Rockin’ the celluloid

Nathan Schemel

Photo By Larry Dalton

Nathan Schemel has your weekend itinerary ready to go. The founder and festival director for the annual Sacramento Film and Music Festival , Schemel has been working year-round to launch the fifth annual event this weekend, which celebrates local bands, international films and 31 locally made music videos. The party begins Thursday evening at the Crest Theatre, and a complete schedule is available at Read on for Schemel’s personal picks for the festival’s highlights.

How did you start the festival?

My buddy and I both went to California State University, Northridge, for film. Five years ago, we’d both finished our senior projects—20-minute short films. We thought it would be fun to screen them for a Sacramento audience and also have some bands play. It went pretty well, so we decided the next year we’d open up a call for submissions and see what we’d get. We got about 300 submissions, because we only charged about $10 for a film submission. This year, we received 420 submissions. Next year, we’ll have to push up our deadline just to have time to watch all the submissions and get everything else done.

How do you find time to watch 420 films?

I don’t watch them all. The theory is to have two sets of eyes watch each film that comes in. This year, we had a panel of five or six people who each watched 30 to 50, and I personally went through about 300 of them.

Are they shorts or features?

Both. The average submission this year ended up being 50 minutes long. We received about 80 features this year, more than we’ve ever received. That’s good, but it takes a lot longer to sort through them.

Where do they come from?

The bulk of the submissions come from Los Angeles, or the East Coast around New York and New Jersey. We get a lot from England and Canada. This year, we’re showing a film from Taiwan called Bicycles and Radios, which is really good. I think it’s one of the best in the festival. We’ve gotten stuff from Japan, Australia and India.

Do you make an effort to include local films?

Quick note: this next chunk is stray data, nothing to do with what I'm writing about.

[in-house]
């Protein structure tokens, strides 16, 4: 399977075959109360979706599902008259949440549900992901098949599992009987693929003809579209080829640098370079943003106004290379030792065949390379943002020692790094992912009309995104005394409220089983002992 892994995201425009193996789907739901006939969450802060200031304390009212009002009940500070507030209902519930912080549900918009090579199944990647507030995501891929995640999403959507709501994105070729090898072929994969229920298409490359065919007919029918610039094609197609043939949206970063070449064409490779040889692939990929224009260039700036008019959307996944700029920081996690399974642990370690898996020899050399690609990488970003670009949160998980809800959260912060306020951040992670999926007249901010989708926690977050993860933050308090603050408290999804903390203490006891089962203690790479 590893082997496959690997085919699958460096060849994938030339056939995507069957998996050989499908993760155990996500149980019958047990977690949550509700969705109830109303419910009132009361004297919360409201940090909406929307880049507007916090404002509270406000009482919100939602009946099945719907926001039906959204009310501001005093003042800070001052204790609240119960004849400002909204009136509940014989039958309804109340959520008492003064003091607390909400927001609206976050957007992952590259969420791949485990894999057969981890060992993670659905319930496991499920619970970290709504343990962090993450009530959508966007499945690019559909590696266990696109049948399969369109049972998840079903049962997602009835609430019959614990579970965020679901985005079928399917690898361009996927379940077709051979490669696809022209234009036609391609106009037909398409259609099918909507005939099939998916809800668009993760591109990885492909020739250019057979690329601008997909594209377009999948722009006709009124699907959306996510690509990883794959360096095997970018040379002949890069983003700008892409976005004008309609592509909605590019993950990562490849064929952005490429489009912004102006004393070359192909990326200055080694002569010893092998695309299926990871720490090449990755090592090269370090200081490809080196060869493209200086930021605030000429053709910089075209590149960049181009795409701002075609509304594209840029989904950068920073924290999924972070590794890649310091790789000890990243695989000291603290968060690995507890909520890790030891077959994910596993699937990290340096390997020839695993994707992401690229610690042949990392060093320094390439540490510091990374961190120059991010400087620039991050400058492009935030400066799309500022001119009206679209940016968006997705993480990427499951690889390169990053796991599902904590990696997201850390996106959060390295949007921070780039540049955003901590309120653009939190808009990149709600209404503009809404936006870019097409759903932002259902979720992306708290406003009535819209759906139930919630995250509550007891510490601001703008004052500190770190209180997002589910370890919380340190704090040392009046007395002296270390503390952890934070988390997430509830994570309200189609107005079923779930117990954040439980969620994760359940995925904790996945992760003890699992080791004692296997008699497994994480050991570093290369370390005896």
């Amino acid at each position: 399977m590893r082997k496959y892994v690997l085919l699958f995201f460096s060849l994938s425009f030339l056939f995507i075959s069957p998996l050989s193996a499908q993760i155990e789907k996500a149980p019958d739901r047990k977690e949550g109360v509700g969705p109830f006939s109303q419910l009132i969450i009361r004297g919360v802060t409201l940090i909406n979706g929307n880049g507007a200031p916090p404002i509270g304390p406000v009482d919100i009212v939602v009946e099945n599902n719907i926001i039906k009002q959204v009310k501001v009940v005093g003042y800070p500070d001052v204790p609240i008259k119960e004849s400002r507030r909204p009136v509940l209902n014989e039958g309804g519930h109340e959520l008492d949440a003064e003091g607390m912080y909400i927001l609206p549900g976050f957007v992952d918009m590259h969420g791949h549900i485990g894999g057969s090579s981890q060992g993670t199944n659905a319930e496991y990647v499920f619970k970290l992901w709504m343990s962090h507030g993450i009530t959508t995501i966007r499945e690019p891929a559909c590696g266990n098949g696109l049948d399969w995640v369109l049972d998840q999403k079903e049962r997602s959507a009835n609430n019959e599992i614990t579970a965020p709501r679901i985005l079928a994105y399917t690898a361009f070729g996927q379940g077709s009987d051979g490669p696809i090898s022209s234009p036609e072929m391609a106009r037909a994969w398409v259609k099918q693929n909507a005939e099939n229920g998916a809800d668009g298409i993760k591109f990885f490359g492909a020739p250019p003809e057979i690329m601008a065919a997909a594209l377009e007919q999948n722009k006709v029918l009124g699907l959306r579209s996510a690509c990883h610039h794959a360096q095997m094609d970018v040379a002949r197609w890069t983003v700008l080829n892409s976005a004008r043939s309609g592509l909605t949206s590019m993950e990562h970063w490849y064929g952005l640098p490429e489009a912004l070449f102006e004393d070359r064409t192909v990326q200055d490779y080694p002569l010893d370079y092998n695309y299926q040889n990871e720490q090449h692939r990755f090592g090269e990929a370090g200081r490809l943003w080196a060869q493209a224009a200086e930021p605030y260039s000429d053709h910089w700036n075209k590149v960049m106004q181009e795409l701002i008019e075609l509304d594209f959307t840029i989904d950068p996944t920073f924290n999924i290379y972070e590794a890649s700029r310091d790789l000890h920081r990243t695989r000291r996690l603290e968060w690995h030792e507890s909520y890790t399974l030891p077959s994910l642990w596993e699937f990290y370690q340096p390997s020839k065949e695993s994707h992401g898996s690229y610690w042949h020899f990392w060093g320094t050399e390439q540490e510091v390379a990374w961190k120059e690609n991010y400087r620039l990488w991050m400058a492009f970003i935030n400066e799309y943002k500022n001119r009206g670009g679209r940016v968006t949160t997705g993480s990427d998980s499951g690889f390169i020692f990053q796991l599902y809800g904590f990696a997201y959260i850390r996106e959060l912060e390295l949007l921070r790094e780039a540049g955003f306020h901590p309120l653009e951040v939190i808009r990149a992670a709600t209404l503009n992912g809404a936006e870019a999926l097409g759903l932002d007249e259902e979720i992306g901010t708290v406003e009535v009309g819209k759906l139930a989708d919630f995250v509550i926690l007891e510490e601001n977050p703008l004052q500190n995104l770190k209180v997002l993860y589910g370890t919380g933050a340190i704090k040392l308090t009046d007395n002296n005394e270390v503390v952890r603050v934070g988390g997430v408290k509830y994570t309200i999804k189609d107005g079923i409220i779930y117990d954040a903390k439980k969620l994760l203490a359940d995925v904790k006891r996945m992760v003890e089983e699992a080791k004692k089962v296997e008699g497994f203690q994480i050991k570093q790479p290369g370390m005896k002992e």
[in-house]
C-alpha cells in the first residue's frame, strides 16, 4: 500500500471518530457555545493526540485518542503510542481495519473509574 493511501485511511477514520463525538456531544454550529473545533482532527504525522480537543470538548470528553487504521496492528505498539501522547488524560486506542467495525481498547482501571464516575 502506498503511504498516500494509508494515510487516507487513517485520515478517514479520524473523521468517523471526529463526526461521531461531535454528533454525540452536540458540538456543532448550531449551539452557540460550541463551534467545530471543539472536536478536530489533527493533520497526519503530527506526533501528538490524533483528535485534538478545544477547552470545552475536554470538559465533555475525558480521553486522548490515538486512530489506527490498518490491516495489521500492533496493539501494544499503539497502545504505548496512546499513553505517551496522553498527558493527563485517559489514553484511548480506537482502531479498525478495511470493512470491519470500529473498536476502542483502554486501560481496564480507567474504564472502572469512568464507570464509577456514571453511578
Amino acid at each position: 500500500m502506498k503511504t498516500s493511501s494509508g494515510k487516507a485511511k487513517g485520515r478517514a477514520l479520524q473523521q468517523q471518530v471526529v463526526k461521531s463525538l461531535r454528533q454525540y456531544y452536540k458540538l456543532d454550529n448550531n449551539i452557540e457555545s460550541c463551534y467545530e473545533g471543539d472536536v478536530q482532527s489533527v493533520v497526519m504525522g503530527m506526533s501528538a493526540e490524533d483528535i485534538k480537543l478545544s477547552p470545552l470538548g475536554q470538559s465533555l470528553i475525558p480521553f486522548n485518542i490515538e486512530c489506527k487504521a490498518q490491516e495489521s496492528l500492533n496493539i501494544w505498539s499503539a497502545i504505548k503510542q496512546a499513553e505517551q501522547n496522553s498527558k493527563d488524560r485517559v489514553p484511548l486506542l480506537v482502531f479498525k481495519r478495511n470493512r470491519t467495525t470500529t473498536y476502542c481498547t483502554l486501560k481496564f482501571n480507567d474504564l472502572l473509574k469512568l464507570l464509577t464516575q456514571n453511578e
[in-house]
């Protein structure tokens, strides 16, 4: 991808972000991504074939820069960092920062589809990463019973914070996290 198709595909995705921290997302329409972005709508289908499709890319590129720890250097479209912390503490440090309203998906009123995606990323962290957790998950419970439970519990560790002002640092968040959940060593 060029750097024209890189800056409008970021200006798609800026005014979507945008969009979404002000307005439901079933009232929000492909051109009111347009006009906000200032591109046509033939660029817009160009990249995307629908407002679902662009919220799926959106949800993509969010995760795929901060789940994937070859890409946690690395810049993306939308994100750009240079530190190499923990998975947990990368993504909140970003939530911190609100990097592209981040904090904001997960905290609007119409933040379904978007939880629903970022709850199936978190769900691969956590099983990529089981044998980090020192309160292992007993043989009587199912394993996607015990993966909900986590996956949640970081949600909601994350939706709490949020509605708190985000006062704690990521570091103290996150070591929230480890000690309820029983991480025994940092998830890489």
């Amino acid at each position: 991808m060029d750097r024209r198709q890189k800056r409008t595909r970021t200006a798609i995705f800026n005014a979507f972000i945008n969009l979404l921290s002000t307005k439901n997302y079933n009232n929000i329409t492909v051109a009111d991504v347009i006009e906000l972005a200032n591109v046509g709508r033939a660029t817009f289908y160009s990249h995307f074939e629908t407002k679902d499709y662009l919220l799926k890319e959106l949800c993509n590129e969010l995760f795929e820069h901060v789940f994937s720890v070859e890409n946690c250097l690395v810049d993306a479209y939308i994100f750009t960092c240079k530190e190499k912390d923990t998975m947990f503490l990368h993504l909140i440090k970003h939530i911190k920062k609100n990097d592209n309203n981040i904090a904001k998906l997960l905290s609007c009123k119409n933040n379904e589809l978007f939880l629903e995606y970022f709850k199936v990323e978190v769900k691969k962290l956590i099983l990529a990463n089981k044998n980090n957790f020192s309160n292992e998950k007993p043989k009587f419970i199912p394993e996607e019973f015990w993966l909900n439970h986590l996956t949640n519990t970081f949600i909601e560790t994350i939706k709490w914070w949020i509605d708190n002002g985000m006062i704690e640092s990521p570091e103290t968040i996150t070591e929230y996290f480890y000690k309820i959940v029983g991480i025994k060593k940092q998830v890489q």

I don’t want to cheapen the local filmmakers we’ve accepted by saying we give them special consideration, but it is the Sacramento Film and Music Festival, so local flavor has to be represented to some degree. We do look at those films a little bit more in depth.

What’s the Sac Music Seen program?

This year, we paired bands up with local filmmakers to make music videos. It was a way for people to make something that was guaranteed to get into the festival. We ended up with 31 music videos, and I have to say that I am utterly impressed with what the filmmakers have been able to come up with. They only had two months to do them, and every one that comes in makes me horribly proud.

The cool thing about a video is that it’s a short amount of time, so it’s not a huge commitment. It’s also an experimental format. You don’t have to tell a story, although many of them do. You can just be artistic. The filmmakers get to have something screened at the Crest Theatre. The bands get a video for their Web site, or to play at a show, to represent them visually. So, it’s a mutually beneficial thing.

It’s been a total experiment this year. It seems to be working well, but the true test will be seeing who comes to check it out. That program is at 7 p.m. on Saturday night. We’re charging $10, and it’s four-and-a-half hours long. We’ve got the 31 music videos, plus Sinclair, Larisa Bryski and Downboy are playing live. It’ll be broken up into sections, with 10 videos and then a band playing, and then 10 more videos and so on. It’s meant to be a party. The Crest bar will be open all night, and people can hang out in the lobby and dip in when they want to see some videos.

What’s the must-see selection this year?

I hate to pick favorites. We were very documentary-heavy this year. We have Pledge of Allegiance Blues, which is about Michael Newdow and the Pledge of Allegiance battle and other things that have been happening nationwide regarding the separation of church and state. It was made by a woman in New Jersey, but it has a lot of local scenes in it. It’s a world premiere.

We have another world premiere called Weapons of Mass Deception, about how the media covered the war. It’s a very timely film, and it’s very interesting. It just so happened that we got a lot of documentaries this year. I think Michael Moore had something to do with that.

Beyond that, we have a really funny film called Sons of Provo. It’s about a Mormon boy band that’s trying to get off the ground, and it is the most hilarious thing.

The idea is to show people something they haven’t seen before, something that isn’t at Blockbuster or your Hollywood cineplex, something that will open your eyes a little. That’s really the goal of the festival.